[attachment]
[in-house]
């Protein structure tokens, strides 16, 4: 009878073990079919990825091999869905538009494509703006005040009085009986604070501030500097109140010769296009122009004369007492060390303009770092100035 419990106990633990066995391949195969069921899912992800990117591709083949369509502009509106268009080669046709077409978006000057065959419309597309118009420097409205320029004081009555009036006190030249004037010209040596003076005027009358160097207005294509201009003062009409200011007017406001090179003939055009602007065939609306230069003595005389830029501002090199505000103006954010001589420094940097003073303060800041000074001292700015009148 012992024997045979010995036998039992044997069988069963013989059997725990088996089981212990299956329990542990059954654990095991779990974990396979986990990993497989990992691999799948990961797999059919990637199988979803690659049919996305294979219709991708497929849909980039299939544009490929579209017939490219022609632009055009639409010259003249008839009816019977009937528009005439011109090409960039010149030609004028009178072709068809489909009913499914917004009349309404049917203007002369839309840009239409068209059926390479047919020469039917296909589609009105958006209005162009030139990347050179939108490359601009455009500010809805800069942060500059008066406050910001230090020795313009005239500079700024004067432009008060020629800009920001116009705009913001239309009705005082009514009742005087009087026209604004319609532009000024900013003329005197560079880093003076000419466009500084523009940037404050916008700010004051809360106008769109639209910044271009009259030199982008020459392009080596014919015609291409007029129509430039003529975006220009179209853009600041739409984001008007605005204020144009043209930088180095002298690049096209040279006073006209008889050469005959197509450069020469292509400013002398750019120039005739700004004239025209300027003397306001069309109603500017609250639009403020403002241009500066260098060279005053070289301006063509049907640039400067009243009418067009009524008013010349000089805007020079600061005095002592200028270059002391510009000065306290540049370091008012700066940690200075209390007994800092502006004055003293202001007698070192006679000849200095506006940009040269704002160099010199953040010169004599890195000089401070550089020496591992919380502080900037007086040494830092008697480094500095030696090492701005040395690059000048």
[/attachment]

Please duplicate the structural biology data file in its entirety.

[in-house]
């Protein structure tokens, strides 16, 4: 009878073990079919990825091999869905538009494509703006005040009085009986604070501030500097109140010769296009122009004369007492060390303009770092100035 419990106990633990066995391949195969069921899912992800990117591709083949369509502009509106268009080669046709077409978006000057065959419309597309118009420097409205320029004081009555009036006190030249004037010209040596003076005027009358160097207005294509201009003062009409200011007017406001090179003939055009602007065939609306230069003595005389830029501002090199505000103006954010001589420094940097003073303060800041000074001292700015009148 012992024997045979010995036998039992044997069988069963013989059997725990088996089981212990299956329990542990059954654990095991779990974990396979986990990993497989990992691999799948990961797999059919990637199988979803690659049919996305294979219709991708497929849909980039299939544009490929579209017939490219022609632009055009639409010259003249008839009816019977009937528009005439011109090409960039010149030609004028009178072709068809489909009913499914917004009349309404049917203007002369839309840009239409068209059926390479047919020469039917296909589609009105958006209005162009030139990347050179939108490359601009455009500010809805800069942060500059008066406050910001230090020795313009005239500079700024004067432009008060020629800009920001116009705009913001239309009705005082009514009742005087009087026209604004319609532009000024900013003329005197560079880093003076000419466009500084523009940037404050916008700010004051809360106008769109639209910044271009009259030199982008020459392009080596014919015609291409007029129509430039003529975006220009179209853009600041739409984001008007605005204020144009043209930088180095002298690049096209040279006073006209008889050469005959197509450069020469292509400013002398750019120039005739700004004239025209300027003397306001069309109603500017609250639009403020403002241009500066260098060279005053070289301006063509049907640039400067009243009418067009009524008013010349000089805007020079600061005095002592200028270059002391510009000065306290540049370091008012700066940690200075209390007994800092502006004055003293202001007698070192006679000849200095506006940009040269704002160099010199953040010169004599890195000089401070550089020496591992919380502080900037007086040494830092008697480094500095030696090492701005040395690059000048």